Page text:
• Documenting the answers in a meaningful and thorough way substantially assisted the ability to update, amend and commit to leadership action plans.

  • In answering the specific questions for each phase, there is sometimes overlap or duplication in some of the answers (especially between Steps 5 and 6, and Steps 9 and 10). This overlap becomes an important source of critical insights for the leader; and participants should not be concerned about having duplication.

  • Undertaking Phases 1–3, where the main driver and blocker exploration work can be done, is generally well accomplished in one intensive session. However, we have seen that Phase 4 on “Insights, Commitments and Actions” likely needs much more time. We have seen great value in having the leader or executive take some time to think about this, and set another defined writing reflection and discussion period later on. This is very often successful after sharing initial observations and insights with others and getting some preliminary feedback before documenting their answers in Phase 4.

  • Sharing driver and blocker insights with trusted members of the leader’s support system (mentors, coaches and the like) is invaluable—and the resultant conversations usually give rise to additional insights and feelings of support in making the desired changes. Seeking explicit feedback on progress and setting up practice experiments to try new behaviors are equally crucial.

8.2 Drivers and Blockers Exploration in Action: The Case of Jennifer

Jennifer is the Chief Financial Officer of a specialist financial services firm. The thematic issue explored using the drivers and blockers tool and process in a major leadership development program was a lack of active listening combined with impatience in her interactions with others. Below in Table 8.1 is a mini case study which replicates her exploration, answers and insights working through all 14 questions and 4 phases of using the “Drivers and Blockers Exploration Tool” and its process. We present this as illustrative to readers of the kinds of insights and contribution to leadership development that we see emerging in these kinds of exercises. In Sect. 10.8, three more mini case studies are presented for reference and information.

Table 8.1 Leadership development application example of the drivers and blockers exploration process

8.3 Integrating Drivers and Blockers Exploration with Leadership Development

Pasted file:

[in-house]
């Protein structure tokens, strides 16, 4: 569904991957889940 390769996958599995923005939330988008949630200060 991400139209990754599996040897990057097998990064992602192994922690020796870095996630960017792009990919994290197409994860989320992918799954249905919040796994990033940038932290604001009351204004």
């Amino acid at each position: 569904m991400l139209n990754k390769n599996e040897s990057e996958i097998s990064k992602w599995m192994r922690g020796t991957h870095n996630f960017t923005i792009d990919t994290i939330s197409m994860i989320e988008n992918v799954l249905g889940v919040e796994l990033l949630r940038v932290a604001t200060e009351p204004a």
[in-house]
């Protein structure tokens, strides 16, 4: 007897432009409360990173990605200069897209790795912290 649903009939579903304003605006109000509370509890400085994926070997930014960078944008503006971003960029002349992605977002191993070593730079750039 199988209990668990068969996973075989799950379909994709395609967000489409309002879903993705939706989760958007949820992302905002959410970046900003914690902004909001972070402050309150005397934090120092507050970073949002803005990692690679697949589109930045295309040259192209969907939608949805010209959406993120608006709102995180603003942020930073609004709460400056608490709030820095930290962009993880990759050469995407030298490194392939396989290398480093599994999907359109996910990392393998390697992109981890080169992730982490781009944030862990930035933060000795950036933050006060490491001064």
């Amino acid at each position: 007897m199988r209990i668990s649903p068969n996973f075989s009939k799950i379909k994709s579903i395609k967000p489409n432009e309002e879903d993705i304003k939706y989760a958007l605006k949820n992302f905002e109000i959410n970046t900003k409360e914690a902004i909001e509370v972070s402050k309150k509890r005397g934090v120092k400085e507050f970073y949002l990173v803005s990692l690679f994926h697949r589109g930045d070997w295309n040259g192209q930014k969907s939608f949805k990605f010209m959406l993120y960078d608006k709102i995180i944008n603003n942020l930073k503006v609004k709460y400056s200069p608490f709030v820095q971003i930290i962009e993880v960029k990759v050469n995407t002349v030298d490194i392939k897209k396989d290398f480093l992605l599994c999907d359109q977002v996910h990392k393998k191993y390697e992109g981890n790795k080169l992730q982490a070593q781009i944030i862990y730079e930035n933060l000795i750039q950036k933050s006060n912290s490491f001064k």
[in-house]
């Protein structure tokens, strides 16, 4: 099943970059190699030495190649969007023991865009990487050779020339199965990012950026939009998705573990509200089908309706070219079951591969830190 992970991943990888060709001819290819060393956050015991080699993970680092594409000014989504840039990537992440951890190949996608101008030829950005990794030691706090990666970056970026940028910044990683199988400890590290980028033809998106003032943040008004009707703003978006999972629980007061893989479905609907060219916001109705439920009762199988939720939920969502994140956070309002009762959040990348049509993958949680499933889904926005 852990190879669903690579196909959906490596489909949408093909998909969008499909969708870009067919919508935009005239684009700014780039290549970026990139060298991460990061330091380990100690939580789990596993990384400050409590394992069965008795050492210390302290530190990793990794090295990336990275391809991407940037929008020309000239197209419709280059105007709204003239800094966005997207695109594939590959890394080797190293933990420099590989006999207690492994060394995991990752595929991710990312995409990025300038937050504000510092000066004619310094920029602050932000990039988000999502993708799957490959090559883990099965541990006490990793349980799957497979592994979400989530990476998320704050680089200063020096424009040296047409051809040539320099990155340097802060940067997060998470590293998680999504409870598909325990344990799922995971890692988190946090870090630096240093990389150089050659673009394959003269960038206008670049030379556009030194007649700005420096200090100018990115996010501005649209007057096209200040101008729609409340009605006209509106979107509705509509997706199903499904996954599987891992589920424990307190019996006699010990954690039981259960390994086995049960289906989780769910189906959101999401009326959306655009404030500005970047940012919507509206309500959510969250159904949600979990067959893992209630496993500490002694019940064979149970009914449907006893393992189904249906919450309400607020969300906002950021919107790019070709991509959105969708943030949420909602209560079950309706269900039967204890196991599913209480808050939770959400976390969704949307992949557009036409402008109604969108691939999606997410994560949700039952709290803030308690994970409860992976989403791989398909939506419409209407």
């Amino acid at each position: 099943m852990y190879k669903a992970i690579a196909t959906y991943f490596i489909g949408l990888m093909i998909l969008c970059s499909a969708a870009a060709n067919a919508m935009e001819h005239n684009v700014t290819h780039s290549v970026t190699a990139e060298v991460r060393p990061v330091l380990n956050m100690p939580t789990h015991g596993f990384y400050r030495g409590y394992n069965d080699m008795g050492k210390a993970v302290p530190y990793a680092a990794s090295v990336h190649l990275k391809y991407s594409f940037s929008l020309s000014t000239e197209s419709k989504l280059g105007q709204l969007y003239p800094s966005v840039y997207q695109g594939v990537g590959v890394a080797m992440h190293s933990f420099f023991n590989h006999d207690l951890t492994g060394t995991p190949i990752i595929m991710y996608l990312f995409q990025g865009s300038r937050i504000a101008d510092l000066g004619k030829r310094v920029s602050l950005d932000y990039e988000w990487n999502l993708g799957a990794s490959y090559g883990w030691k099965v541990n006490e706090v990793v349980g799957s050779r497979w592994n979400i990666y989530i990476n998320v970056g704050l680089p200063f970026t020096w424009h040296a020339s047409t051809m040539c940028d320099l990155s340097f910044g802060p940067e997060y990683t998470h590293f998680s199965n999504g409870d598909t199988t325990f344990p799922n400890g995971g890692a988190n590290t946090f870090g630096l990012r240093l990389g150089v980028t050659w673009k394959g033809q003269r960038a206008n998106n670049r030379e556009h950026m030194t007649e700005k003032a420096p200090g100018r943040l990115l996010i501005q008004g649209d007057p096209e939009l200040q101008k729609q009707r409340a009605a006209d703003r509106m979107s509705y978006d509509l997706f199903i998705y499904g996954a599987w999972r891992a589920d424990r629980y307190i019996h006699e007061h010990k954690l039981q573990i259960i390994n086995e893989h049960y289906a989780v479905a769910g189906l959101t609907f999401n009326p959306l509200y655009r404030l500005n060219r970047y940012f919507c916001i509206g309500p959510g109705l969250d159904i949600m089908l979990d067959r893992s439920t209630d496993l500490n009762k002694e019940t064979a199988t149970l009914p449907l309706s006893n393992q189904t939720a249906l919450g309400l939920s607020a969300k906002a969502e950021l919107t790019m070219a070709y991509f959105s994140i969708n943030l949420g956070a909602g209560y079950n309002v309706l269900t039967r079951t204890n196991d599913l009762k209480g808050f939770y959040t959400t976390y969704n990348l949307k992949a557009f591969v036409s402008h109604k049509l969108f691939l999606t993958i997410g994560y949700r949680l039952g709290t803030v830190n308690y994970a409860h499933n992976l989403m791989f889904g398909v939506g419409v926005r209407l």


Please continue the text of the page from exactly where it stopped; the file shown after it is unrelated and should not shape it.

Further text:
As we noted in the opening Chap. 1, exploring drivers and blockers in and of itself does not constitute integrated leadership development—it is aimed at increasing profound self-awareness. To be meaningful, and actionable, such exploration should be part of a well-designed leadership development approach that includes feedback, reflection, practice and a support system—all assisting to help an individual progressively develop themselves and achieve transformational change.

By way of giving an example of this, we take one of the many integrated and holistic leadership development approaches, to see the way exploring drivers and blockers can enrich self-awareness and enliven, as well as enlighten, the development journey for an executive. This is the “Insightfully Aware Leadership Development Framework (IALD)”.Footnote 1 Field research using the “Drivers and Blockers Exploration Tool” presented in this book also contributed to enhancements and continuing development of that framework itself.

In the IALD framework, leadership development is grounded on generating insights by examining self, in relation to others and context—with an intensive focus on understanding hidden “assumptions and influences, drivers and blockers”. In this development journey, leaders will progressively gather and use profound insights about themselves, others and context to help guide and support leadership decisions, behaviors and development (Woodward & Shaffakat, 2016). The IALD incorporates persistent and dynamic insight generation, feedback, reflection, practice and action underpinning support throughout the different building blocks. The visual below (see Fig. 8.2) draws this together. Although the building blocks appear in sequence, the reality is that the steps and activities are interactive and interweaving—with a leader working simultaneously on their development in more than one block at any point in time and working to create their ecosystem of support.

Fig. 8.2
A chart titled insightfully aware leadership development has the following subheadings, initial development agenda, integrated development, intensive awareness, and continuous leadership growth.

Insightfully aware leadership development framework (2017). (Published with kind permission of the author © I.C. Woodward (2017). All Rights Reserved)

The “Intensive Awareness: Exploring Drivers and Blockers” building block is a crucial and interlinked feature of this framework. The underlying rationale for the exercise that explores drivers and blockers as a discrete, yet intertwined, component is deepening continuous self-awareness as a dynamic part of integrated leadership development. An individual explores these directly related to his or her specific development objectives and context, to see what drivers he or she can use to support change; and what blockers might be standing in the way.

As we have argued throughout this book, we believe that insights from using an exploration process for uncovering drivers and blockers can act as an invaluable lens in increasing the depth of self-awareness. As such, it is a construct that should have wide applicability in leadership development programs, interventions and coaching.